• The team has supporting tools in introducing organizational profiles, our products/services, and partnership offers. Examples of supporting tools: attractive presentation tools, simulations and/or packages that visualize the products/services/partnerships we want to offer. We can provide samples of our business products/services.
  • Distributed organizational profiles are available and easily accessible to potential partners. If deemed necessary, in certain situations, we prepare hard copies, even though in daily operations we continue to strive to implement the paperless mission.

As a reminder: the promotion and marketing of business products and services that we do to increase the number of clients/customers is different with efforts to find the right partner. It is possible that both are compatible in objectives, methods, and intensity ratios regarding priority levels and costs.

5. Make a written partnership agreement.

  • Partnerships have a high risk of conflict due to misunderstanding and/or forgetting because there are no written documents that can be referred to while the parties feel that their perspective is right.
  • The partnership collaboration offer starts with our initiation, so from the start, prepare a list of the important elements of the agreement. This list could be developed into a document with a more appropriate and legally formal agreement format.
  • It is important to write concise and precise agreements. The contents must be clear, no ambiguous words or sentences, and written in detail. What must be written are matters relating to the form of partnership products/services, the rights and obligations of each party, the consequences when the commitments of each party are not fulfilled.
  • Maybe initially reviewing or making a written agreement is complicated and tiring, but if you get used to carrying it out, it will reduce your workload in the future. Plus we have a wider variety of agreement templates/models, and of course it will minimize the risk of misunderstandings and conflicts from unfulfilled commitments between parties.
  • Thoroughly review the agreement documents. Don’t just depend on one person. Make sure there are double checks/filters by other members of our team.

6. Maintain the existing partners, let alone key partners.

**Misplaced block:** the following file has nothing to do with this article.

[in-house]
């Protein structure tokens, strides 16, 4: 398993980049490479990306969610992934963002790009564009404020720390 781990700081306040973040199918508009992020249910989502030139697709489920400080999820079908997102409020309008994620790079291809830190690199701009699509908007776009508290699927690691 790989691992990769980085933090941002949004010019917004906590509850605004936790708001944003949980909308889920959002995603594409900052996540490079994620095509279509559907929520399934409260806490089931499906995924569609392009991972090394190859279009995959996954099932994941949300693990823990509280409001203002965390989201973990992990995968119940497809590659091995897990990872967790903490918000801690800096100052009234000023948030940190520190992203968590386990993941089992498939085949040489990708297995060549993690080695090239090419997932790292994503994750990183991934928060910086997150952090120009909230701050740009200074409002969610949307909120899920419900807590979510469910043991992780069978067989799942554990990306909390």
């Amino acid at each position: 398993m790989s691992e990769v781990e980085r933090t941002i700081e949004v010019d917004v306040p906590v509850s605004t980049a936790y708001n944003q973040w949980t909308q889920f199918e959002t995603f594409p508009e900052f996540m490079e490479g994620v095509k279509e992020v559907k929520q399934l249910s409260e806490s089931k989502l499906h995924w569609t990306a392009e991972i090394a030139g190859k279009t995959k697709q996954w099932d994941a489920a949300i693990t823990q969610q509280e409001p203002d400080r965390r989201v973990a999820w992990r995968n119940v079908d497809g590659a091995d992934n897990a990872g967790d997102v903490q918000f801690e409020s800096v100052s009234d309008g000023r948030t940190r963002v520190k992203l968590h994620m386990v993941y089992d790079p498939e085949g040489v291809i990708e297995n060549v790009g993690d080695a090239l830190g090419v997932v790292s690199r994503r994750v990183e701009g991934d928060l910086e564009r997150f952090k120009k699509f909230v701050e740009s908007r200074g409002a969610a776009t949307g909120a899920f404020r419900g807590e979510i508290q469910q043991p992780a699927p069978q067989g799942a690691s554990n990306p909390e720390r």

Various reasons make this section forgotten. If there’s anything we want, we’ll just contact partners. There should be a systematic mechanism in how to treat partners. You can use various approaches like this:

  • Informal, personal communication from staff to staff.
  • Communication from organization to organization. For example, congratulating on special celebration occasions, occasionally giving special offers to partner employees, and mutually promoting products/services/organizational profiles that are not limited to the points of the partnership agreement.
  • Regular mechanism for sending activity updates or reports via e-mail.

I will provide a series of key questions that you can use as a filter in responding to partnership offers. Key questions will assist our team in deciding whether to continue discussions on potential partnerships. After that, you can deepen it by telephone, or Zoom, or face to face. Also consider whether or not discussions involving the management team are necessary.

Often time, the party offering the partnership is not ready or does not have complete information. Therefore, for the sake of efficiency and effectiveness of the partnership team’s work, we design a system so that it can respond quickly, and partners know that their partnership invitations have arrived and been responded to, and there is an officer responsible for following up on them. This system makes it easy for teams to screen each partner offer as early as possible. This link is used by our partnership unit team https://blog.angsamerah.com/partnership-form/.

The following is a list of partnership bid screening questions that you can use:

  • Do we recognize the profile of the individual/contact offering the partnership?
  • Does the person represent himself or represent a group or organization?
  • What are their roles and responsibilities?
  • What do we know about potential partners? Have we actively searched?
  • What forms of partnership do they offer?
  • Are the partnerships aligned with our organization’s mission and values? If you don’t agree, my suggestion is not to proceed with a discussion or face-to-face. Don’t forget to respond to the offeror about our decision.
  • What are the direct and indirect benefits of the offered partnership?
  • How much effort, time, and cost will be involved/required in this partnership process?
  • How long will the partnership last? Momentary or continuous for a certain time?

I’m closing this article with my favorite quote from Hellen Keller:

Alone we can do so little; together we can do so much.”

Have a good day, friends!